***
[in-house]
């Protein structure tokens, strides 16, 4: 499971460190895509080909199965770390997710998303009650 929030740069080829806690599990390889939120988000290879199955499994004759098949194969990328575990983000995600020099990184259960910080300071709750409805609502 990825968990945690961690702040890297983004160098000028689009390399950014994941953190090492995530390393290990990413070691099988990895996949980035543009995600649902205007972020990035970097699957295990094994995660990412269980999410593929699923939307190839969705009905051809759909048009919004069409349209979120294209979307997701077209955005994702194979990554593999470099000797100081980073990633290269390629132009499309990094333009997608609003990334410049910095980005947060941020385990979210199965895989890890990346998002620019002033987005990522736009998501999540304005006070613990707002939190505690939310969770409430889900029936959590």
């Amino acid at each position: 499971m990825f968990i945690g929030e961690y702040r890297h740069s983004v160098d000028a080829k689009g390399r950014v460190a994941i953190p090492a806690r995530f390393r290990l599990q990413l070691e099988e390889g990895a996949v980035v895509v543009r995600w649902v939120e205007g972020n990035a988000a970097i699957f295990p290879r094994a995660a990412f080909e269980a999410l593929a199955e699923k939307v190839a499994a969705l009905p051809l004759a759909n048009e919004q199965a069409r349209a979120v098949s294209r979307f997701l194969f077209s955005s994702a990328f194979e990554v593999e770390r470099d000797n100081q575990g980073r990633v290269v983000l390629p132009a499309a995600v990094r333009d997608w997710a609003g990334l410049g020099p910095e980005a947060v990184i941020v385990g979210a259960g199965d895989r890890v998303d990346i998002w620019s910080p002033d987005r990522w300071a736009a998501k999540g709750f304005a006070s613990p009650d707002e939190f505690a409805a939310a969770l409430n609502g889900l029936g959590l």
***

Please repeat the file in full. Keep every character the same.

[in-house]
């Protein structure tokens, strides 16, 4: 499971460190895509080909199965770390997710998303009650 929030740069080829806690599990390889939120988000290879199955499994004759098949194969990328575990983000995600020099990184259960910080300071709750409805609502 990825968990945690961690702040890297983004160098000028689009390399950014994941953190090492995530390393290990990413070691099988990895996949980035543009995600649902205007972020990035970097699957295990094994995660990412269980999410593929699923939307190839969705009905051809759909048009919004069409349209979120294209979307997701077209955005994702194979990554593999470099000797100081980073990633290269390629132009499309990094333009997608609003990334410049910095980005947060941020385990979210199965895989890890990346998002620019002033987005990522736009998501999540304005006070613990707002939190505690939310969770409430889900029936959590």
């Amino acid at each position: 499971m990825f968990i945690g929030e961690y702040r890297h740069s983004v160098d000028a080829k689009g390399r950014v460190a994941i953190p090492a806690r995530f390393r290990l599990q990413l070691e099988e390889g990895a996949v980035v895509v543009r995600w649902v939120e205007g972020n990035a988000a970097i699957f295990p290879r094994a995660a990412f080909e269980a999410l593929a199955e699923k939307v190839a499994a969705l009905p051809l004759a759909n048009e919004q199965a069409r349209a979120v098949s294209r979307f997701l194969f077209s955005s994702a990328f194979e990554v593999e770390r470099d000797n100081q575990g980073r990633v290269v983000l390629p132009a499309a995600v990094r333009d997608w997710a609003g990334l410049g020099p910095e980005a947060v990184i941020v385990g979210a259960g199965d895989r890890v998303d990346i998002w620019s910080p002033d987005r990522w300071a736009a998501k999540g709750f304005a006070s613990p009650d707002e939190f505690a409805a939310a969770l409430n609502g889900l029936g959590l």